The music begins ponderously, with great seriousness. And slowly. A bit of drama here and there. But mostly it sounds Very. Serious.
While I’m listening to this, I turn to the back of the CD sleeve to read the song titles. The first word of the first track is “Jehova.” So, I guess I was right.
There’s an interesting little blip in Track #2 around the 5:05 mark. It’s an edit that’s obvious enough to notice. Like the piece was created in two takes and the edit from splicing one take with another take. That’s what it sounds like, anyway. I could be wrong.
Incidentally, this compositions, according to its entry on Wikipedia,
Christus am Ölberge (in English, Christ on the Mount of Olives), Op. 85, is an oratorio by Ludwig van Beethoven portraying the emotional turmoil of Jesus in the garden of Gethsemane prior to his crucifixion. It was begun in the fall of 1802, soon after his completion of the Heiligenstadt Testament, as indicated by evidence in the Wielhorsky sketchbook. The libretto in German is by the poet Franz Xaver Huber, editor of the Wiener Zeitung, with whom Beethoven worked closely. It was written in a very short period; in a letter to Breitkopf & Härtel written shortly after the oratorio’s completion, Beethoven spoke of having written it in “a few weeks”, although he later claimed that the piece required no more than 14 days to complete. It was first performed on April 5, 1803 at the Theater an der Wien in Vienna; in 1811, it was revised by Beethoven for publication by Breitkopf & Härtel. The 10 years that passed between the composition of the work and its publication resulted in its being assigned a relatively high opus number.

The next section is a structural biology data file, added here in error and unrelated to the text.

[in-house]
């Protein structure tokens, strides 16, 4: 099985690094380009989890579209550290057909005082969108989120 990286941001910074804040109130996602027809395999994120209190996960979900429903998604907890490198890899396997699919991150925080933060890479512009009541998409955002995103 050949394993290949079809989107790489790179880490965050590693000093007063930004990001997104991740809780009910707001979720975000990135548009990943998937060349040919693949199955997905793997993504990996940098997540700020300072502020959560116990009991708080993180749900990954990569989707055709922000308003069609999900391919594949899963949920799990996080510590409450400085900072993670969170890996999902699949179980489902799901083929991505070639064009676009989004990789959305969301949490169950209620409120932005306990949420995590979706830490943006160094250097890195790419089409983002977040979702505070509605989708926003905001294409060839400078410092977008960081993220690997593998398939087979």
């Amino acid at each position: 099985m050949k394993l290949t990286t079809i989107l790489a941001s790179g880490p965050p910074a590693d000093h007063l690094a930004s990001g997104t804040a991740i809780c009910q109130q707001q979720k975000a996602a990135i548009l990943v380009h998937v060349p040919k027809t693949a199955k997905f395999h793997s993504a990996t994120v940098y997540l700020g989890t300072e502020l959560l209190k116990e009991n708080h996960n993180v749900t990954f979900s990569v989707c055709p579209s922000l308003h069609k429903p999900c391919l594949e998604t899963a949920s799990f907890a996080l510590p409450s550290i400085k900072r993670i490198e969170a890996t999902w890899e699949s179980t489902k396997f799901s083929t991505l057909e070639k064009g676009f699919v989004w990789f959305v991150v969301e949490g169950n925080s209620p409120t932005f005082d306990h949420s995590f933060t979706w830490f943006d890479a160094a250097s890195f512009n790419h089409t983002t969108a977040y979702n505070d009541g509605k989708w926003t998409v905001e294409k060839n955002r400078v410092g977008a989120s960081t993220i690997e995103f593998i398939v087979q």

The rest of the story behind this oratorio is fascinating. So if you have a few moments, hop over to Wiki and read it.
I’m not a fan of such compositions. So I can’t really comment with any balance.
I can say this: The performances are superb.
Here’s the cast and orchestra:
Seraph: Lieselotte Rebmann soprano
Jesus: Reinhold Bartel tenor
Petrus: August Messthal bass
South German Choral Society
Stuttgart Philharmonic Orchestra
Josef Bloser conductor
Liselotte’s voice is amazing. She hits a few high notes that I’m quite certain only dogs can hear.
All of the vocal performers are wonderful.
The orchestra seems adequate. Not mind blowing. Not terrible. Adequate to the task of accurately representing Beethoven’s oratorio.
This isn’t a CD I’ll be able to listen to again. Nor, did I hear anything on it that feel compelled to share with someone else.
Take that for what it’s worth.